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Archive List > Childhood and Evacuation

Contributed by 
People in story: 
Parents of Malcolm George Smart
Location of story: 
Kingston upon Hull, Yorks
Background to story: 
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Contributed on: 
01 December 2005

This story has been added to the BBC People'War site by CSV Kate Langdon on behalf of the author Malcolm George Smart. They fully understand the terms and conditions of the site.

Hull was very badly bombed during the period 1942-1945. To this day, sixty years on, if I hear wartime sirens sound they send a shiver down my back. As a toddler some of the stories I am about to relate I actually remember and some were told to me when I was older.

1: The sky was lit up by flashes. Close to our house was an anti-aircraft battery and each time the guns fired the house shook; the noise was very loud. We took to the shelter after tea and stayed all night. In the morning we left the shelter. Later in the day I was walking near the rear of the shelter and saw a long cylinder with fins sticking out of the shelter. I told my mother and she called some soldiers. We were very lucky that night as the bomb was an incendiary and could have killed all of us.

2: This story is in a lighter vein. Our house backed on to the cemetery and one day I was in the garden looking through the fence when I got a real shock. Standing in the grounds was a figure in long white robes, lit up by the afternoon sun. I ran to my mother and said "I've just seen Jesus." She laughed and explained to me that it was a priest who was attending a funeral.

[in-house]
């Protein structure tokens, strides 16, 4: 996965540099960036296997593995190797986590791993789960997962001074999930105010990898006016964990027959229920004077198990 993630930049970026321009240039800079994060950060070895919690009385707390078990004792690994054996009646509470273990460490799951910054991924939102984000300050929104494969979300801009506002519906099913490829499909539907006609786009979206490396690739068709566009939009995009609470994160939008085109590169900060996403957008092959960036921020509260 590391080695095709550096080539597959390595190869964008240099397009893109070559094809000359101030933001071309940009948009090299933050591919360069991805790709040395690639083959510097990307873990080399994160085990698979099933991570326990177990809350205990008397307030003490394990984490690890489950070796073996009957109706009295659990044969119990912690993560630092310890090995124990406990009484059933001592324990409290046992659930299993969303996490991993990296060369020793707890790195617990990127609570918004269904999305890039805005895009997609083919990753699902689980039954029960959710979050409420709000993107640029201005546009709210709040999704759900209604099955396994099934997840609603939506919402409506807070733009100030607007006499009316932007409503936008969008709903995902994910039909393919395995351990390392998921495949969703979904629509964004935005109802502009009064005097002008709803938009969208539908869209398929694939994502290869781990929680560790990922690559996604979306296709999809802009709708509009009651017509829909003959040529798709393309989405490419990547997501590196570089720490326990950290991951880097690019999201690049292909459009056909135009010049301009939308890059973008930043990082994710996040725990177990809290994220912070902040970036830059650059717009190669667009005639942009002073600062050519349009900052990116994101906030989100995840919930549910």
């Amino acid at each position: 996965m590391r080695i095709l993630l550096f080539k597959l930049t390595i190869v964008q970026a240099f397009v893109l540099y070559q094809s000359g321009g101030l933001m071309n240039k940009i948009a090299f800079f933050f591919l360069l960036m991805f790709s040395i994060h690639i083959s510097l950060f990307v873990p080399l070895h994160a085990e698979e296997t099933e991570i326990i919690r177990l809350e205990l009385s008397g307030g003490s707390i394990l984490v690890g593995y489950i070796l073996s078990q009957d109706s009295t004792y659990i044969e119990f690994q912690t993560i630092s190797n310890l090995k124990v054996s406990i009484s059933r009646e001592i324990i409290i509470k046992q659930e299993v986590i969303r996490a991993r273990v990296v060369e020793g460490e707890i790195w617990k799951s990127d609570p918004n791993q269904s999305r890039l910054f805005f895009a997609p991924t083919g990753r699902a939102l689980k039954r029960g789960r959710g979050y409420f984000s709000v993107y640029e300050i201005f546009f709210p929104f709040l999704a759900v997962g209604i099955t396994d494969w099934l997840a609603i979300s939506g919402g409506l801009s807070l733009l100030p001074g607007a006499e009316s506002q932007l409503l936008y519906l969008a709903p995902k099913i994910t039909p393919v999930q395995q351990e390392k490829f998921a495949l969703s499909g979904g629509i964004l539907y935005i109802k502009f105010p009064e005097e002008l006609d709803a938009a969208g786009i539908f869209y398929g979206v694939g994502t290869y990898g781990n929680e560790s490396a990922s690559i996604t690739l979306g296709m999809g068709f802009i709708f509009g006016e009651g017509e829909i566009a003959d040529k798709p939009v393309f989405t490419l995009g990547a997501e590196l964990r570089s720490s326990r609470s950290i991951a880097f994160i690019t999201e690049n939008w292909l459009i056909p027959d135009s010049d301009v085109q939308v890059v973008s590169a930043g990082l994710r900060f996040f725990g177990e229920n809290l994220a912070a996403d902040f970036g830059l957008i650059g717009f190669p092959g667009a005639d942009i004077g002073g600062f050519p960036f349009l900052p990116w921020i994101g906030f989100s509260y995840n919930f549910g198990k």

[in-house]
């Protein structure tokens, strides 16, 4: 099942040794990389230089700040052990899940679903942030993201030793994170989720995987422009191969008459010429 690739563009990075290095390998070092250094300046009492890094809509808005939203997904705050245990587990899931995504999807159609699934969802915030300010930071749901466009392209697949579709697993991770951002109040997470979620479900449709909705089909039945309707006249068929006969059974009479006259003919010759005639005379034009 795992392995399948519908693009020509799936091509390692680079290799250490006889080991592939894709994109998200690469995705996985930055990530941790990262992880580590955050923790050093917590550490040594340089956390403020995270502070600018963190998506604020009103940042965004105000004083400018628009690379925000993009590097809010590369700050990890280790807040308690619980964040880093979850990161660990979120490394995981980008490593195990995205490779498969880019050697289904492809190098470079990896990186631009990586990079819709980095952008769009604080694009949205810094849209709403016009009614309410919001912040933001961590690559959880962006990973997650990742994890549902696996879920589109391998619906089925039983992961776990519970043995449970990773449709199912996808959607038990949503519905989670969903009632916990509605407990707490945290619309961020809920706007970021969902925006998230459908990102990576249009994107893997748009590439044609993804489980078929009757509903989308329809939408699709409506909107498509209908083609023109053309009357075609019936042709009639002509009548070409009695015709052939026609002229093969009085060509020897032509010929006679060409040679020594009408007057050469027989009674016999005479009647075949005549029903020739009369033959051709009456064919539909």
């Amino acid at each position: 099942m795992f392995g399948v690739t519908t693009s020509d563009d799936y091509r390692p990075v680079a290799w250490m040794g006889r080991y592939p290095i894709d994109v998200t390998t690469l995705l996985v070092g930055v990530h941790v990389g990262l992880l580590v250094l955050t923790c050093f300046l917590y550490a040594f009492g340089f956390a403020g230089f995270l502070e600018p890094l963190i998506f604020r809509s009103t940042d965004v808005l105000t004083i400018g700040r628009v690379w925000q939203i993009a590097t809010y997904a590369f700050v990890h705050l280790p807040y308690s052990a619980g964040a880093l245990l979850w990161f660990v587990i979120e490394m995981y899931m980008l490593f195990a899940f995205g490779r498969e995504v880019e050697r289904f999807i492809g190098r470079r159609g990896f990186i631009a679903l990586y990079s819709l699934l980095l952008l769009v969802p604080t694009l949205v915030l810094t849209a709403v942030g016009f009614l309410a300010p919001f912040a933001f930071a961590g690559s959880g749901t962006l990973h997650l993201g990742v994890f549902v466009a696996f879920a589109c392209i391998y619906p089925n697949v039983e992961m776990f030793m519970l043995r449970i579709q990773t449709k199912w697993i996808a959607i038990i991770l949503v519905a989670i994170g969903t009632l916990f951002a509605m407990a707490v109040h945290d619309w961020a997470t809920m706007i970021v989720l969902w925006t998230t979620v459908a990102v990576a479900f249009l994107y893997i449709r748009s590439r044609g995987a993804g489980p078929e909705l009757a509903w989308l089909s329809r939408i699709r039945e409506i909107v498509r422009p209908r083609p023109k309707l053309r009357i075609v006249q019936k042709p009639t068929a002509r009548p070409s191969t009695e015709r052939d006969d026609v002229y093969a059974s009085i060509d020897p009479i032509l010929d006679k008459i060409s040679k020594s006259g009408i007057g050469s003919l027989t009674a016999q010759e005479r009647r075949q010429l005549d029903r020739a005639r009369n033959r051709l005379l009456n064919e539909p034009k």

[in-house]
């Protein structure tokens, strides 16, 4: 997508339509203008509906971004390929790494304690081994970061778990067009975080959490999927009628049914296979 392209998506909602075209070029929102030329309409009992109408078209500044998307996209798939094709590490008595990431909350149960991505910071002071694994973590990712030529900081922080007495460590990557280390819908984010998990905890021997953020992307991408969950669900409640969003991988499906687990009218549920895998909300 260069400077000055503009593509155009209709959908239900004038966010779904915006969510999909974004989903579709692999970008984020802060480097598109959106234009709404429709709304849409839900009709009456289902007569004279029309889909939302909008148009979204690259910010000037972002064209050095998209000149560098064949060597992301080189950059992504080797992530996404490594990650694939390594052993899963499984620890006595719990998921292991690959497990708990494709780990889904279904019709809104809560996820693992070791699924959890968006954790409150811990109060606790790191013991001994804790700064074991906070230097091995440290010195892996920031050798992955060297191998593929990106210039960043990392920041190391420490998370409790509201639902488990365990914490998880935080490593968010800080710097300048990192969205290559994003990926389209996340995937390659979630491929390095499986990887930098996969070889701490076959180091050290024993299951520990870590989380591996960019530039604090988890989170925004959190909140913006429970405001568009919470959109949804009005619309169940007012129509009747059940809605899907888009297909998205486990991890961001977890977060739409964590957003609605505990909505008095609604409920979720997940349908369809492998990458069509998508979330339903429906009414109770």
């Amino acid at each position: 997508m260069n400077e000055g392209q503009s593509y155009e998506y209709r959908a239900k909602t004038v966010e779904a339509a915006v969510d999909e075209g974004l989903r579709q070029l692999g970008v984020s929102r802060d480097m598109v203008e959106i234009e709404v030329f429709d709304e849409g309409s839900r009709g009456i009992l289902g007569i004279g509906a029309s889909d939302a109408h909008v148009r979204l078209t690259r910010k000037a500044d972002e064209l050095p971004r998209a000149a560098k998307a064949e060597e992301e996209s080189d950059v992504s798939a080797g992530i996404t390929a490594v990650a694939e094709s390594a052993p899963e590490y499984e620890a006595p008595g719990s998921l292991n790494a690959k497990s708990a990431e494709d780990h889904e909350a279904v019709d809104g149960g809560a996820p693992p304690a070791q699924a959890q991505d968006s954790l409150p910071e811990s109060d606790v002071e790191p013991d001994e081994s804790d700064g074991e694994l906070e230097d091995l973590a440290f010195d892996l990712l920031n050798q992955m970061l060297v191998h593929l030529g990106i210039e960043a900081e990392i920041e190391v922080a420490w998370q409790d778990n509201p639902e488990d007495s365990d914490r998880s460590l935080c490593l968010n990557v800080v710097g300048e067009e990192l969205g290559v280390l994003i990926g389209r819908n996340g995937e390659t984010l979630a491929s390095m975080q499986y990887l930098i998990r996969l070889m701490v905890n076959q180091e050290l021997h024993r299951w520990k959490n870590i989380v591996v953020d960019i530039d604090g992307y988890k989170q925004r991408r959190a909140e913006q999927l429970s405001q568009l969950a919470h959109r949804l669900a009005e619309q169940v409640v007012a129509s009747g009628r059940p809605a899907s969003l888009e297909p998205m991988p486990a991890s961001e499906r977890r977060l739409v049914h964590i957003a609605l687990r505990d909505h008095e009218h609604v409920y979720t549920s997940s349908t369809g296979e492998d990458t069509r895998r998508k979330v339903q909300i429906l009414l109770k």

3: My father Alfred Smart was a fire fighter based at a station in the centre of Hull. At times I stayed at the fire station and was put under the snooker table for safety. My father took me on the fire engine on its way to the station, I had never seen and could not understand what I saw that day. Huge fires were burning and the road was covered in rubble. Dogs were dead at the side of the road and some people also. I thought that the whole of Hull was on fire and did not understand why the firemen did not put out these fires. When I was older I knew why.

4: Evacuation - The war continued and things in cities were grim. I was evacuated to the northeast, to a fishing village called Filey. My mother said we would be safe there away from the bombs. This turned out not to be the case. At first I settled into a different way of life. Ma Camish was our host. She was a stout woman who wore fisherman's clothing and smoked a clay pipe. She was very kind to us.

One day I wandered down to the beach and saw all this barbed wire. I went round this wire and started to walk across the space between the wire. The next thing was a soldier shouted at me not to move. I stood very still, which was just as well because I was in the middle of a minefield. More soldiers arrived and I was taken out of the area. As I stood on the beach some distance from the minefield I heard the noise of a plane followed by guns firing. A kiosk on the beach, very close to me, was smashed to bits ... so much for the safety of Filey!

5. My mother and I moved to Harrogate to relations and stayed until the end of the war. Father survived the war and when we all returned to Hull it was a devastated city. Our house was saved but many of our friends died in the conflict. My uncle was a commando in the war and also survived.

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